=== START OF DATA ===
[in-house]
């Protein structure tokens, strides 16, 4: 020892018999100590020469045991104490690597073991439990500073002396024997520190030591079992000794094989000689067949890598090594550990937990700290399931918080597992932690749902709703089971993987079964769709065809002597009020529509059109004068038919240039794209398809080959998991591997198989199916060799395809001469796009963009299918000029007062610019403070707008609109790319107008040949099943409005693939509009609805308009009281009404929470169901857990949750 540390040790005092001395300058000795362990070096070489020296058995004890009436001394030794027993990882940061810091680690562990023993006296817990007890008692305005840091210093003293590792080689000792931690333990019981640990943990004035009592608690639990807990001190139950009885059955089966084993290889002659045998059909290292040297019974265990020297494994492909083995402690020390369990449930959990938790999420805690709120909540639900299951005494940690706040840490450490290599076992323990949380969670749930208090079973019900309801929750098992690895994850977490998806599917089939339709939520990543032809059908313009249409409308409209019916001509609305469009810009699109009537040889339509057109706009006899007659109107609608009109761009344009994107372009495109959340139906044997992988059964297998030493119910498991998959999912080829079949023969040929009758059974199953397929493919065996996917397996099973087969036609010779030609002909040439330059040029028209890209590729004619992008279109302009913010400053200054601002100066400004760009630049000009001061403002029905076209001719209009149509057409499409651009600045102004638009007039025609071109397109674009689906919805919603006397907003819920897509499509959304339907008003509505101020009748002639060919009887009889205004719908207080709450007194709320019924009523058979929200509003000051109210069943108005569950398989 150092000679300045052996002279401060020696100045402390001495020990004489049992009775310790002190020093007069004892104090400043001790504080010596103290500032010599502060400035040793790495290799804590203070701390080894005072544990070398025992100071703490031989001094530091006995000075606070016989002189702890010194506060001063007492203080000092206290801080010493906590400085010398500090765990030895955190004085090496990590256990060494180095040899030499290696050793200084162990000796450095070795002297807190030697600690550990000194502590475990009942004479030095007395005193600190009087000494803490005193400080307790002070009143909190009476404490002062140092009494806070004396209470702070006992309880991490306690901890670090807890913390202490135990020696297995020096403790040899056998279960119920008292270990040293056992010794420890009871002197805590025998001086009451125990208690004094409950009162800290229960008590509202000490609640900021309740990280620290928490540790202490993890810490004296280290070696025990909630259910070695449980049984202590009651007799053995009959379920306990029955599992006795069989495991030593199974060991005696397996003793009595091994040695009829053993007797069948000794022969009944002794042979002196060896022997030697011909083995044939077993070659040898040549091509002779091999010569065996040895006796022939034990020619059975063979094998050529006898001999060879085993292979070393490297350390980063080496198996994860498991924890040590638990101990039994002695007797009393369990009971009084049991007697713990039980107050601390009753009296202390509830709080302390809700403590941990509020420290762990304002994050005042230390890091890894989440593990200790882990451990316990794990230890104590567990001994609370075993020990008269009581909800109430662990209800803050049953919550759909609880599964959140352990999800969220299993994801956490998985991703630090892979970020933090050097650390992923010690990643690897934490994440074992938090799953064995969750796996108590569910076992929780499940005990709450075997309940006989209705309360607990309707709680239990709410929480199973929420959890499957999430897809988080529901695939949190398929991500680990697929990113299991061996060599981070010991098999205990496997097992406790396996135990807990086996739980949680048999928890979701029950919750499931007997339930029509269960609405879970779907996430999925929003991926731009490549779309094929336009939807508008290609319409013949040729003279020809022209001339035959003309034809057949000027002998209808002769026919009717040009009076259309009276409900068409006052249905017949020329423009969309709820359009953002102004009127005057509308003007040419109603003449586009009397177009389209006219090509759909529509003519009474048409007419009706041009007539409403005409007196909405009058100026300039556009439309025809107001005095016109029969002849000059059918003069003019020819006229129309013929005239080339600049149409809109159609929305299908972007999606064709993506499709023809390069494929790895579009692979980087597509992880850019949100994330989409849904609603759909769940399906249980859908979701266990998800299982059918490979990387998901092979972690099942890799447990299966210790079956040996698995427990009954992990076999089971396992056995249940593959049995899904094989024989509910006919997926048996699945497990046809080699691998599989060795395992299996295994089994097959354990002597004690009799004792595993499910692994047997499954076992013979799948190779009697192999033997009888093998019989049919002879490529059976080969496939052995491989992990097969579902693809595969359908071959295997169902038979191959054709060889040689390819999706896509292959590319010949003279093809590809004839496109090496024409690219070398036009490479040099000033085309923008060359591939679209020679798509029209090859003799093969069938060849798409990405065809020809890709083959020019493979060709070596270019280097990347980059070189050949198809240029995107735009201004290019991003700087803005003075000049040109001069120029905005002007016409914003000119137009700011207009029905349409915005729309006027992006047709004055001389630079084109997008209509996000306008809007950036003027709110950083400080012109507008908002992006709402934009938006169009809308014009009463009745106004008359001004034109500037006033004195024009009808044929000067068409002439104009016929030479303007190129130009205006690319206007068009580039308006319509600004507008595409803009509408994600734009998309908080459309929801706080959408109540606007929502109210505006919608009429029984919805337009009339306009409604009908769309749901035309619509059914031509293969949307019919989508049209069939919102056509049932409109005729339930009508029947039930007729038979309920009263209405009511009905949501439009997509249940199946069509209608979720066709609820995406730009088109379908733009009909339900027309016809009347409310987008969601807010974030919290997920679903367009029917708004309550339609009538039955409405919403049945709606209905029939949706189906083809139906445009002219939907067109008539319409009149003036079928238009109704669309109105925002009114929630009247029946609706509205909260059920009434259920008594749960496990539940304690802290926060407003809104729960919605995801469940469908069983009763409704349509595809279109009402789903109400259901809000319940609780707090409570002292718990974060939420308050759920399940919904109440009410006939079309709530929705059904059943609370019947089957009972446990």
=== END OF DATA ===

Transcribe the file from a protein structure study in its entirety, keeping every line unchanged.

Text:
[in-house]
């Protein structure tokens, strides 16, 4: 020892018999100590020469045991104490690597073991439990500073002396024997520190030591079992000794094989000689067949890598090594550990937990700290399931918080597992932690749902709703089971993987079964769709065809002597009020529509059109004068038919240039794209398809080959998991591997198989199916060799395809001469796009963009299918000029007062610019403070707008609109790319107008040949099943409005693939509009609805308009009281009404929470169901857990949750 540390040790005092001395300058000795362990070096070489020296058995004890009436001394030794027993990882940061810091680690562990023993006296817990007890008692305005840091210093003293590792080689000792931690333990019981640990943990004035009592608690639990807990001190139950009885059955089966084993290889002659045998059909290292040297019974265990020297494994492909083995402690020390369990449930959990938790999420805690709120909540639900299951005494940690706040840490450490290599076992323990949380969670749930208090079973019900309801929750098992690895994850977490998806599917089939339709939520990543032809059908313009249409409308409209019916001509609305469009810009699109009537040889339509057109706009006899007659109107609608009109761009344009994107372009495109959340139906044997992988059964297998030493119910498991998959999912080829079949023969040929009758059974199953397929493919065996996917397996099973087969036609010779030609002909040439330059040029028209890209590729004619992008279109302009913010400053200054601002100066400004760009630049000009001061403002029905076209001719209009149509057409499409651009600045102004638009007039025609071109397109674009689906919805919603006397907003819920897509499509959304339907008003509505101020009748002639060919009887009889205004719908207080709450007194709320019924009523058979929200509003000051109210069943108005569950398989 150092000679300045052996002279401060020696100045402390001495020990004489049992009775310790002190020093007069004892104090400043001790504080010596103290500032010599502060400035040793790495290799804590203070701390080894005072544990070398025992100071703490031989001094530091006995000075606070016989002189702890010194506060001063007492203080000092206290801080010493906590400085010398500090765990030895955190004085090496990590256990060494180095040899030499290696050793200084162990000796450095070795002297807190030697600690550990000194502590475990009942004479030095007395005193600190009087000494803490005193400080307790002070009143909190009476404490002062140092009494806070004396209470702070006992309880991490306690901890670090807890913390202490135990020696297995020096403790040899056998279960119920008292270990040293056992010794420890009871002197805590025998001086009451125990208690004094409950009162800290229960008590509202000490609640900021309740990280620290928490540790202490993890810490004296280290070696025990909630259910070695449980049984202590009651007799053995009959379920306990029955599992006795069989495991030593199974060991005696397996003793009595091994040695009829053993007797069948000794022969009944002794042979002196060896022997030697011909083995044939077993070659040898040549091509002779091999010569065996040895006796022939034990020619059975063979094998050529006898001999060879085993292979070393490297350390980063080496198996994860498991924890040590638990101990039994002695007797009393369990009971009084049991007697713990039980107050601390009753009296202390509830709080302390809700403590941990509020420290762990304002994050005042230390890091890894989440593990200790882990451990316990794990230890104590567990001994609370075993020990008269009581909800109430662990209800803050049953919550759909609880599964959140352990999800969220299993994801956490998985991703630090892979970020933090050097650390992923010690990643690897934490994440074992938090799953064995969750796996108590569910076992929780499940005990709450075997309940006989209705309360607990309707709680239990709410929480199973929420959890499957999430897809988080529901695939949190398929991500680990697929990113299991061996060599981070010991098999205990496997097992406790396996135990807990086996739980949680048999928890979701029950919750499931007997339930029509269960609405879970779907996430999925929003991926731009490549779309094929336009939807508008290609319409013949040729003279020809022209001339035959003309034809057949000027002998209808002769026919009717040009009076259309009276409900068409006052249905017949020329423009969309709820359009953002102004009127005057509308003007040419109603003449586009009397177009389209006219090509759909529509003519009474048409007419009706041009007539409403005409007196909405009058100026300039556009439309025809107001005095016109029969002849000059059918003069003019020819006229129309013929005239080339600049149409809109159609929305299908972007999606064709993506499709023809390069494929790895579009692979980087597509992880850019949100994330989409849904609603759909769940399906249980859908979701266990998800299982059918490979990387998901092979972690099942890799447990299966210790079956040996698995427990009954992990076999089971396992056995249940593959049995899904094989024989509910006919997926048996699945497990046809080699691998599989060795395992299996295994089994097959354990002597004690009799004792595993499910692994047997499954076992013979799948190779009697192999033997009888093998019989049919002879490529059976080969496939052995491989992990097969579902693809595969359908071959295997169902038979191959054709060889040689390819999706896509292959590319010949003279093809590809004839496109090496024409690219070398036009490479040099000033085309923008060359591939679209020679798509029209090859003799093969069938060849798409990405065809020809890709083959020019493979060709070596270019280097990347980059070189050949198809240029995107735009201004290019991003700087803005003075000049040109001069120029905005002007016409914003000119137009700011207009029905349409915005729309006027992006047709004055001389630079084109997008209509996000306008809007950036003027709110950083400080012109507008908002992006709402934009938006169009809308014009009463009745106004008359001004034109500037006033004195024009009808044929000067068409002439104009016929030479303007190129130009205006690319206007068009580039308006319509600004507008595409803009509408994600734009998309908080459309929801706080959408109540606007929502109210505006919608009429029984919805337009009339306009409604009908769309749901035309619509059914031509293969949307019919989508049209069939919102056509049932409109005729339930009508029947039930007729038979309920009263209405009511009905949501439009997509249940199946069509209608979720066709609820995406730009088109379908733009009909339900027309016809009347409310987008969601807010974030919290997920679903367009029917708004309550339609009538039955409405919403049945709606209905029939949706189906083809139906445009002219939907067109008539319409009149003036079928238009109704669309109105925002009114929630009247029946609706509205909260059920009434259920008594749960496990539940304690802290926060407003809104729960919605995801469940469908069983009763409704349509595809279109009402789903109400259901809000319940609780707090409570002292718990974060939420308050759920399940919904109440009410006939079309709530929705059904059943609370019947089957009972446990």